Gardner quotes Kathleen Blake Yancey’s Teaching Literature as Reflective Practice (2004), describing three (often different) curricula in the classroom. The “lived curriculum” is based on students’ prior experiences and knowledge; the “delivered curriculum” is “the one [teachers] design”; and the “experienced curriculum” is the result of the students’ prior knowledge and the delivered curriculum (qtd. in Gardner 5). Garder describes the experienced curriculum as a mashup of the other two types—a term I liked for its connotations with Web 2.0 interactivity. I think it’s important to remember that students don’t always make the connections we think they’re making or learn what we think they’re learning, but we can do more to enhance what Gardner calls overlap between the delivered curriculum and the experienced curriculum: “expand the writing assignment in ways that help students construct a reading that matches the goals for the activity” (6).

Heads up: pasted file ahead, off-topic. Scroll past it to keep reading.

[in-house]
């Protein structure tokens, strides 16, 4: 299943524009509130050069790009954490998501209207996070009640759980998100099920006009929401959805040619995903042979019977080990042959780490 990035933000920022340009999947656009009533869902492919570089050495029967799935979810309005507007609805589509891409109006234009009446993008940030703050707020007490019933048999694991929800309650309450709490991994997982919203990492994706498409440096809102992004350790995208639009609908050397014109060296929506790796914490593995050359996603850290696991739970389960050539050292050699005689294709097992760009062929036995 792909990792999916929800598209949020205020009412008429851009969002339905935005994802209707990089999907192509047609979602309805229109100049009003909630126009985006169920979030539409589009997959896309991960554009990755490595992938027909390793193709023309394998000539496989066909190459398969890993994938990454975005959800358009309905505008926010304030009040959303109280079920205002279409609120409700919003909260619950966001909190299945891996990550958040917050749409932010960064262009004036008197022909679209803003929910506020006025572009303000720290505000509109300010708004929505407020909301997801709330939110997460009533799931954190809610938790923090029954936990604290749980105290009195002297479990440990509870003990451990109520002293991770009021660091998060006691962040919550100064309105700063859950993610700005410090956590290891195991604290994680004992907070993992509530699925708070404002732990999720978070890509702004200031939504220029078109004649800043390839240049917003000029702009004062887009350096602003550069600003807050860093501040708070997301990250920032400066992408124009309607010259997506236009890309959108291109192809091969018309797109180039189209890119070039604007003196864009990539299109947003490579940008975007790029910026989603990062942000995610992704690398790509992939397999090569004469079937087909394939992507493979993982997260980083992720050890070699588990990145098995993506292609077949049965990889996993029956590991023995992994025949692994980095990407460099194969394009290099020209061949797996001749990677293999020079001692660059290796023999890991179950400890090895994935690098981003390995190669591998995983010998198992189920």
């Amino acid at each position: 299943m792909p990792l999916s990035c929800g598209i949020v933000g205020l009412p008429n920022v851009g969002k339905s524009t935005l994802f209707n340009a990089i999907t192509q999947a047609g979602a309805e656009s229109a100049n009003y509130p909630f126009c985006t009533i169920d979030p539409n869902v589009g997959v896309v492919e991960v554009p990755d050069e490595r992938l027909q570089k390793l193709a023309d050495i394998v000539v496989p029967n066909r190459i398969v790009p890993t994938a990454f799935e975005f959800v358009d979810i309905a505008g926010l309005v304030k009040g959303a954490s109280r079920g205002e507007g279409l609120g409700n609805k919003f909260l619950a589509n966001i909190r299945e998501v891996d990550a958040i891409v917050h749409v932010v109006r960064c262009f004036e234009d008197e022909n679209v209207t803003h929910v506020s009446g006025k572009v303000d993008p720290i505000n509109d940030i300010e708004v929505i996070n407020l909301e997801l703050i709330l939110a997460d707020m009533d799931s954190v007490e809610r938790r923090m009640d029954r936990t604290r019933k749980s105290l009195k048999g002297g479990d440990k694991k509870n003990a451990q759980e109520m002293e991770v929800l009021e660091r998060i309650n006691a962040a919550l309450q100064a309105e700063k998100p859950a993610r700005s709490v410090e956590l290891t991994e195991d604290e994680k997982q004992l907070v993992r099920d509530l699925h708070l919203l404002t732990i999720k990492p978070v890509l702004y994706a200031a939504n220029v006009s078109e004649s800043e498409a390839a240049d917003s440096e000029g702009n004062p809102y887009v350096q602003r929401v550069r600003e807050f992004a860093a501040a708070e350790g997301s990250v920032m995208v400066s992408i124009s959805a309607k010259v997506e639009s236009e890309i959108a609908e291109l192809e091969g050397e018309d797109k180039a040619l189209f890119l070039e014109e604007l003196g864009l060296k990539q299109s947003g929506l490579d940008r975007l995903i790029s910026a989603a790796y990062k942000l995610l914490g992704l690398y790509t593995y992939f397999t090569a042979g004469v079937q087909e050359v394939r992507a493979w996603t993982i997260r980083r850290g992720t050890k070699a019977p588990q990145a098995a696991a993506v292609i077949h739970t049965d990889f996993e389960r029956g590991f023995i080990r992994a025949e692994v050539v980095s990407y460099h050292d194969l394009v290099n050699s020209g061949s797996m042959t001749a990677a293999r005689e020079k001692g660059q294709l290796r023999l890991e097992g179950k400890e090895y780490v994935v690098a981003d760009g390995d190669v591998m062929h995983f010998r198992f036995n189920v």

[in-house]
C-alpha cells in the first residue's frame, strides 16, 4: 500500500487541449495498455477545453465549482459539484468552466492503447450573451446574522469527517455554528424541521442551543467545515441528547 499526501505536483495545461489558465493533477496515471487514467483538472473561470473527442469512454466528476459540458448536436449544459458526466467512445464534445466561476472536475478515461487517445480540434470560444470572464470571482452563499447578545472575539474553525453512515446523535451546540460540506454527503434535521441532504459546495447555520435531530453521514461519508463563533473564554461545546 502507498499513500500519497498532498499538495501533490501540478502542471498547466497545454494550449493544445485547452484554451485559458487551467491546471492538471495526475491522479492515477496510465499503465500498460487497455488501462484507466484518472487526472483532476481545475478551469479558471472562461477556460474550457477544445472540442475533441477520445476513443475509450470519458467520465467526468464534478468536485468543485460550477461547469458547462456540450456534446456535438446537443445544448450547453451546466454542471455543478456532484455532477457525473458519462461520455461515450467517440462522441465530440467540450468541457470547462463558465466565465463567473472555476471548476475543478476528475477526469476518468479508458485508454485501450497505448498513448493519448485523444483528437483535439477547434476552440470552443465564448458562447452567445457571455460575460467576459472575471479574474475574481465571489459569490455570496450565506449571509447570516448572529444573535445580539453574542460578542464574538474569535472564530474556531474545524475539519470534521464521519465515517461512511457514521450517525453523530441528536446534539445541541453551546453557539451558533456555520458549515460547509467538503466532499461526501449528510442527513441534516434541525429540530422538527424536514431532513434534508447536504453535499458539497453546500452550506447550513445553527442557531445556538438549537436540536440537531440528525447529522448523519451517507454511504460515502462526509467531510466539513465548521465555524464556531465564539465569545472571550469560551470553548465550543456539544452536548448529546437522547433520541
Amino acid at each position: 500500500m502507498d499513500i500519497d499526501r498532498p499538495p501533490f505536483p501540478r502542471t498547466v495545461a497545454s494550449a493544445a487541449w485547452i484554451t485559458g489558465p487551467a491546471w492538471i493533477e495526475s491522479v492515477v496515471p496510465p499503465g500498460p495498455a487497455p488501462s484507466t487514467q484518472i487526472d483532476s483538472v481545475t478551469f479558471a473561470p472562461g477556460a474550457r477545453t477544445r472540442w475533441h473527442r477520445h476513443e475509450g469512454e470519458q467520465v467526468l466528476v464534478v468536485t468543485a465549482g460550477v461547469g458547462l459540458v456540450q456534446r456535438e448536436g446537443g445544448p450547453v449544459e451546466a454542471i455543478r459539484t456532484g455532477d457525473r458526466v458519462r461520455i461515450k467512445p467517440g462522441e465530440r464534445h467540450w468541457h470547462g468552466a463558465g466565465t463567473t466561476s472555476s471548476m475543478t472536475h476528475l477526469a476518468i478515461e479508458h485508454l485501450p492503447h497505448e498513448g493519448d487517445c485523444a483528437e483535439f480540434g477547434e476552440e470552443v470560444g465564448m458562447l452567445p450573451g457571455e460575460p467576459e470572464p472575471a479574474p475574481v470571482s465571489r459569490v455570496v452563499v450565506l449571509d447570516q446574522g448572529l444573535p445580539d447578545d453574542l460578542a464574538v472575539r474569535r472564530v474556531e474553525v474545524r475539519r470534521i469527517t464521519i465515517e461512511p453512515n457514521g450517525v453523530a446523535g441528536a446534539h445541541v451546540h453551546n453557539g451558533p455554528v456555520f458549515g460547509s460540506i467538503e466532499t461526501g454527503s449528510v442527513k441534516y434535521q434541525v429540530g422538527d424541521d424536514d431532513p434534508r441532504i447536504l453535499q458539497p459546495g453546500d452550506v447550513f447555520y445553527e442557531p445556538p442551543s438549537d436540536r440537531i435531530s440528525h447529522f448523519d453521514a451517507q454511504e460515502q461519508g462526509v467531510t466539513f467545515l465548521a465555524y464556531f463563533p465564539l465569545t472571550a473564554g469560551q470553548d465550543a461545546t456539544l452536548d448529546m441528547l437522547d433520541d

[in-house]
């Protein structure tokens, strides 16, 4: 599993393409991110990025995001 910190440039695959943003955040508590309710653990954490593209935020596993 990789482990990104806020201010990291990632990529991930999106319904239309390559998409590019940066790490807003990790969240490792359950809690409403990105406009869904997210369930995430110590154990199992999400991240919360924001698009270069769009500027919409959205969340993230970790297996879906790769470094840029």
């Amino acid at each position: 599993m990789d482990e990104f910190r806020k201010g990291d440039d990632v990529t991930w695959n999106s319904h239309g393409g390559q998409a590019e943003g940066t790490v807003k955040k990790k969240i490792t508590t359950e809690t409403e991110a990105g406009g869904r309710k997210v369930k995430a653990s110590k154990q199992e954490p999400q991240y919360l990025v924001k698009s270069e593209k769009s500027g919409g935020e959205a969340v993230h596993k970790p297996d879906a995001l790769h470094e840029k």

One of my favorite quotes from the chapter, which I tweeted in two sections earlier this evening: “Because all readers come to a text with different experiences and prior knowledge, all readings are different and none is absolutely identical to the writer’s original intentions” (6). Gardner isn’t suggesting that all readings are correct or that any interpretation goes, but I have a better answer for students who challenge my or their classmates interpretations of texts than I have in the past. We have all, at some point, been asked by a student if the writer intended something or other we have found in a text. My answer in the last few years or so has been close to Gardner’s, but her sentence captures the essence of what happens with interpretation so much more eloquently than I have been able to do thus far.

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This Post is Kind of a Downer

So don’t say you weren’t warned.